One word (or is a hyphenate?) that certainly seems to be overused, mis-used, insincerely used, or just plain used and abused, is "bipartisan."
I mean, there's been a lot of talk about the need for bipartisanship regarding this or that political issue ever since I can remember, and for the most part, that's been just what it is - talk.
Personally, I have a hard time buying any talk of bipartisanship from anyone who belongs to an exclusive club which is the epitome of segregation.
I have heard references to "this side of the aisle" or "the other side of the aisle" for most of my life, but it is only in recent years that I became aware that members of Congress do, indeed, sit on opposite sides of the aisle - Republicans on one side and Democrats on the other.
Come on, people - grow up! Most of you lived through the "wonderful" days of segregation, many of you decried the practice, and some of you even helped (almost) put an end to it with the passage of the Civil Rights Bill in 1964.
Nineteen sixty-four- that's 43 years ago! Yet here you sit, 43 years later, still practicing your own brand of segregation. Why on Earth, with the advanced technology we have today, do all the elephants and all the donkeys have to sit "with their own?"? You might as well have the room separated by race or sex. How about all the male African-Americans in one section, all the female Caucasians in another, males of Hispanic heritage somewhere else, female African-Americans over here, Asian guys over there, etc.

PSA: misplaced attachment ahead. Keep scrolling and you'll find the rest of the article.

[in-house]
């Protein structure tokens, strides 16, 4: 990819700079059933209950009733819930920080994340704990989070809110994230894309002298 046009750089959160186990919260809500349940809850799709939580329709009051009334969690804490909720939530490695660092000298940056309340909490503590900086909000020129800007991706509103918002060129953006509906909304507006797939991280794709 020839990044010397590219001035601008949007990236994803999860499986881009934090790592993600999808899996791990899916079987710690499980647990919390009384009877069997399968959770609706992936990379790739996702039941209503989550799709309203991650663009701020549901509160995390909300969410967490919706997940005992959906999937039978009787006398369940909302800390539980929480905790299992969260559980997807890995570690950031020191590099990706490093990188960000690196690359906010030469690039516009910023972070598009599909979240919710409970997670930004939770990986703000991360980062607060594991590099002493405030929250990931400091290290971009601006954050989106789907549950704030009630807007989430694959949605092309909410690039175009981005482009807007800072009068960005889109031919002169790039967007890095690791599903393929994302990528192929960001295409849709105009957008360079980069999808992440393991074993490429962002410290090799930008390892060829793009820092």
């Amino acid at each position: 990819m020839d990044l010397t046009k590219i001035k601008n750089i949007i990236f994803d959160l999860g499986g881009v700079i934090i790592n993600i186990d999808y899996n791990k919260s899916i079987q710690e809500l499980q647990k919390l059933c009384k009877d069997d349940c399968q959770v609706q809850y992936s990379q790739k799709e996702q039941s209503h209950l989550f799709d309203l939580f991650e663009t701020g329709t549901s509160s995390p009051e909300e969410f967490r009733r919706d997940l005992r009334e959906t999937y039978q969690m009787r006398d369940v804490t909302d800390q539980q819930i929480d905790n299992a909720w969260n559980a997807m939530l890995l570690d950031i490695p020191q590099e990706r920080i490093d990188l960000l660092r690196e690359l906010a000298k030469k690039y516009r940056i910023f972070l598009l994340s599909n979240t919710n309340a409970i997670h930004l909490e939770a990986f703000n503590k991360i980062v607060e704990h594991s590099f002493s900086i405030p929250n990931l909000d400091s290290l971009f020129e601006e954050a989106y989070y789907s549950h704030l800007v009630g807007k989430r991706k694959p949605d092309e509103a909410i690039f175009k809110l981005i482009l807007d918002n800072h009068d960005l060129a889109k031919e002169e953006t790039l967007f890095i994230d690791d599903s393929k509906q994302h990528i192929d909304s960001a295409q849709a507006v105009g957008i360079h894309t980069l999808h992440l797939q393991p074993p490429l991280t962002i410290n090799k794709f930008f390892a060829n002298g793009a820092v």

Why not just seat everyone in alphabetical order, regardless of party? The next session, you go to reverse alphabetical order, so no one gets too used to a particular spot. Then, at the session after that, try a totally different seating arrangement. It would make for a good "mixer," I think - let everyone get to know each other, with no name tags or party identification allowed. Just get to know one another- likes and dislikes, important issues to each person, and so on.
Why not give it a try, guys and gals? The fact is, the way you've been doing it for the last 230 years isn't working all that well.
Another rule of my "new Congress" would be no palm-greasing special interests allowed in the building (or in town, for that matter).
And another thing - when a Congressman or Senator leaves office, whether by his/her own choice, or by the vote of the people- said former legislator must return to his/her home state for at least two years before he/she can relocate elsewhere, if they so choose. No more retired legislators settling in D.C. right after they leave office.
Well, that's enough ranting for now, I guess. I think when politicians say "it's time for a change," they really SHOULD change some things.
Postscript : I probably would have become aware of this whole "aisle thing" sooner, if not for an incident that happened to me several years ago.
I was sitting in the gallery of the US Senate, looking through a book about Congress that I had just purchased , when a Senate page told me to close my book, because it "showed disrespect" for the speaker. I wasn't making any noise, mind you, and was not reading Playboy or other questionable material. I'm sure I wasn't bothering anyone else, especially the Senators. When I looked down on the floor, in fact, it didn't seem like many of the Senators were paying any attention to the speaker, either, as they were reading, talking to others, or walking around the room.